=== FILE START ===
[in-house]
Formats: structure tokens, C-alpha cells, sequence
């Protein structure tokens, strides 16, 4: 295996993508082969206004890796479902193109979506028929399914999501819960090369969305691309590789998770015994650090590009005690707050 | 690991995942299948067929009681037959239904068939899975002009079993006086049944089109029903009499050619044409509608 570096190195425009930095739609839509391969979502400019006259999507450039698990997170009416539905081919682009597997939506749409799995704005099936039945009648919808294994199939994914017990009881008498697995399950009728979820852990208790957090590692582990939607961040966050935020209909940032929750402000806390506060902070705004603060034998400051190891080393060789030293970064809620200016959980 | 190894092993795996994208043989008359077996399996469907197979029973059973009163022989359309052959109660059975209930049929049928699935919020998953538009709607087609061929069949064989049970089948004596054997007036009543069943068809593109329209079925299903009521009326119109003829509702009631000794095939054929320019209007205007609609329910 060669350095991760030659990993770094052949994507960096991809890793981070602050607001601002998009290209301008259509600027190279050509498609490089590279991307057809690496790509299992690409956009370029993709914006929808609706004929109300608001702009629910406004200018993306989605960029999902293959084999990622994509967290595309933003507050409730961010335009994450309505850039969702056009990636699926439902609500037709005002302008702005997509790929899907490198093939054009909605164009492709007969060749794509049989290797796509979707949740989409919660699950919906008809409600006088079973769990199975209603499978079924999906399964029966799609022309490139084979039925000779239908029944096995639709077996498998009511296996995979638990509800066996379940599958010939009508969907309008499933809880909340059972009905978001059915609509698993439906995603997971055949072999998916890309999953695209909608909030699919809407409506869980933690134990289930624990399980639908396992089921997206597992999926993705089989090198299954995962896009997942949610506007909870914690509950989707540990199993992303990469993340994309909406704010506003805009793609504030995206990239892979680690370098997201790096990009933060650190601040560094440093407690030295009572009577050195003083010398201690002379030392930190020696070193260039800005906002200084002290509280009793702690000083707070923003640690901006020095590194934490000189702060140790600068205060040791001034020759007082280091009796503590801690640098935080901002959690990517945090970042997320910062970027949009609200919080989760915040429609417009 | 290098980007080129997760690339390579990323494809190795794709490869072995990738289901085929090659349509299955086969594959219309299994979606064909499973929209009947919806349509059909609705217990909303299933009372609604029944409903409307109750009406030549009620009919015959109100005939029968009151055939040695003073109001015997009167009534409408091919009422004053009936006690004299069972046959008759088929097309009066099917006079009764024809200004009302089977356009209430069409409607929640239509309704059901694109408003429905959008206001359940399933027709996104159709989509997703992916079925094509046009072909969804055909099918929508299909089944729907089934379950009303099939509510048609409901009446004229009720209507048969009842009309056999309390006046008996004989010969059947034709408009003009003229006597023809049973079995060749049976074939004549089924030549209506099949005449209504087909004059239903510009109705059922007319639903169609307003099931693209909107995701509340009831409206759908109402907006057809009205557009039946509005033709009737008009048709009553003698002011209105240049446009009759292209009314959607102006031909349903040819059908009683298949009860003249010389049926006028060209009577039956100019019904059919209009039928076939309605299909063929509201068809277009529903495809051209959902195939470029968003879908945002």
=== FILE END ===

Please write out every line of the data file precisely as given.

[in-house]
Formats: structure tokens, C-alpha cells, sequence
């Protein structure tokens, strides 16, 4: 295996993508082969206004890796479902193109979506028929399914999501819960090369969305691309590789998770015994650090590009005690707050 | 690991995942299948067929009681037959239904068939899975002009079993006086049944089109029903009499050619044409509608 570096190195425009930095739609839509391969979502400019006259999507450039698990997170009416539905081919682009597997939506749409799995704005099936039945009648919808294994199939994914017990009881008498697995399950009728979820852990208790957090590692582990939607961040966050935020209909940032929750402000806390506060902070705004603060034998400051190891080393060789030293970064809620200016959980 | 190894092993795996994208043989008359077996399996469907197979029973059973009163022989359309052959109660059975209930049929049928699935919020998953538009709607087609061929069949064989049970089948004596054997007036009543069943068809593109329209079925299903009521009326119109003829509702009631000794095939054929320019209007205007609609329910 060669350095991760030659990993770094052949994507960096991809890793981070602050607001601002998009290209301008259509600027190279050509498609490089590279991307057809690496790509299992690409956009370029993709914006929808609706004929109300608001702009629910406004200018993306989605960029999902293959084999990622994509967290595309933003507050409730961010335009994450309505850039969702056009990636699926439902609500037709005002302008702005997509790929899907490198093939054009909605164009492709007969060749794509049989290797796509979707949740989409919660699950919906008809409600006088079973769990199975209603499978079924999906399964029966799609022309490139084979039925000779239908029944096995639709077996498998009511296996995979638990509800066996379940599958010939009508969907309008499933809880909340059972009905978001059915609509698993439906995603997971055949072999998916890309999953695209909608909030699919809407409506869980933690134990289930624990399980639908396992089921997206597992999926993705089989090198299954995962896009997942949610506007909870914690509950989707540990199993992303990469993340994309909406704010506003805009793609504030995206990239892979680690370098997201790096990009933060650190601040560094440093407690030295009572009577050195003083010398201690002379030392930190020696070193260039800005906002200084002290509280009793702690000083707070923003640690901006020095590194934490000189702060140790600068205060040791001034020759007082280091009796503590801690640098935080901002959690990517945090970042997320910062970027949009609200919080989760915040429609417009 | 290098980007080129997760690339390579990323494809190795794709490869072995990738289901085929090659349509299955086969594959219309299994979606064909499973929209009947919806349509059909609705217990909303299933009372609604029944409903409307109750009406030549009620009919015959109100005939029968009151055939040695003073109001015997009167009534409408091919009422004053009936006690004299069972046959008759088929097309009066099917006079009764024809200004009302089977356009209430069409409607929640239509309704059901694109408003429905959008206001359940399933027709996104159709989509997703992916079925094509046009072909969804055909099918929508299909089944729907089934379950009303099939509510048609409901009446004229009720209507048969009842009309056999309390006046008996004989010969059947034709408009003009003229006597023809049973079995060749049976074939004549089924030549209506099949005449209504087909004059239903510009109705059922007319639903169609307003099931693209909107995701509340009831409206759908109402907006057809009205557009039946509005033709009737008009048709009553003698002011209105240049446009009759292209009314959607102006031909349903040819059908009683298949009860003249010389049926006028060209009577039956100019019904059919209009039928076939309605299909063929509201068809277009529903495809051209959902195939470029968003879908945002």